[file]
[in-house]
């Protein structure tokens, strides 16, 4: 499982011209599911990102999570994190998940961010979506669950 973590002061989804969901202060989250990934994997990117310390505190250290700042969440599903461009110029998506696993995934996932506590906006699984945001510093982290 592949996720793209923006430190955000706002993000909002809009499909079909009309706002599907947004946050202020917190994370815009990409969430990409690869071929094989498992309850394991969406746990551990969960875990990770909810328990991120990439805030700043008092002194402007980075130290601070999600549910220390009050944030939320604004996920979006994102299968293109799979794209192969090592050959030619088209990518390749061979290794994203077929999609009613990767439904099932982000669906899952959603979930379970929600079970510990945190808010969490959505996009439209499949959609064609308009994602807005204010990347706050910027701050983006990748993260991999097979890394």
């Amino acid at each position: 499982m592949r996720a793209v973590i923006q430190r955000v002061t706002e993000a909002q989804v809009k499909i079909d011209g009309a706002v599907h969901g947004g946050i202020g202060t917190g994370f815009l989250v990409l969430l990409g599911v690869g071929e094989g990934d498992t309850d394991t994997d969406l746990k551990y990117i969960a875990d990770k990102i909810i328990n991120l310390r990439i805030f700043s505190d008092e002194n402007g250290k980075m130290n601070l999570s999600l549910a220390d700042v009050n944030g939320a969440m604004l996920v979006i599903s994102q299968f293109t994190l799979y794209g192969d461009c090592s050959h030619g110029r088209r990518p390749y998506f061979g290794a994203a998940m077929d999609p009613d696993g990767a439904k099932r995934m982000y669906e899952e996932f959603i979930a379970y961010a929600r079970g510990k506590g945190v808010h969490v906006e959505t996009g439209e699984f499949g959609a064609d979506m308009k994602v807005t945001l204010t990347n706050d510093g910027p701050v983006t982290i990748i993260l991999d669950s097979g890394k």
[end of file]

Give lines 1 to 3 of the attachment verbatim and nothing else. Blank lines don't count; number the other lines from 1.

[in-house]
């Protein structure tokens, strides 16, 4: 499982011209599911990102999570994190998940961010979506669950 973590002061989804969901202060989250990934994997990117310390505190250290700042969440599903461009110029998506696993995934996932506590906006699984945001510093982290 592949996720793209923006430190955000706002993000909002809009499909079909009309706002599907947004946050202020917190994370815009990409969430990409690869071929094989498992309850394991969406746990551990969960875990990770909810328990991120990439805030700043008092002194402007980075130290601070999600549910220390009050944030939320604004996920979006994102299968293109799979794209192969090592050959030619088209990518390749061979290794994203077929999609009613990767439904099932982000669906899952959603979930379970929600079970510990945190808010969490959505996009439209499949959609064609308009994602807005204010990347706050910027701050983006990748993260991999097979890394």
């Amino acid at each position: 499982m592949r996720a793209v973590i923006q430190r955000v002061t706002e993000a909002q989804v809009k499909i079909d011209g009309a706002v599907h969901g947004g946050i202020g202060t917190g994370f815009l989250v990409l969430l990409g599911v690869g071929e094989g990934d498992t309850d394991t994997d969406l746990k551990y990117i969960a875990d990770k990102i909810i328990n991120l310390r990439i805030f700043s505190d008092e002194n402007g250290k980075m130290n601070l999570s999600l549910a220390d700042v009050n944030g939320a969440m604004l996920v979006i599903s994102q299968f293109t994190l799979y794209g192969d461009c090592s050959h030619g110029r088209r990518p390749y998506f061979g290794a994203a998940m077929d999609p009613d696993g990767a439904k099932r995934m982000y669906e899952e996932f959603i979930a379970y961010a929600r079970g510990k506590g945190v808010h969490v906006e959505t996009g439209e699984f499949g959609a064609d979506m308009k994602v807005t945001l204010t990347n706050d510093g910027p701050v983006t982290i990748i993260l991999d669950s097979g890394k």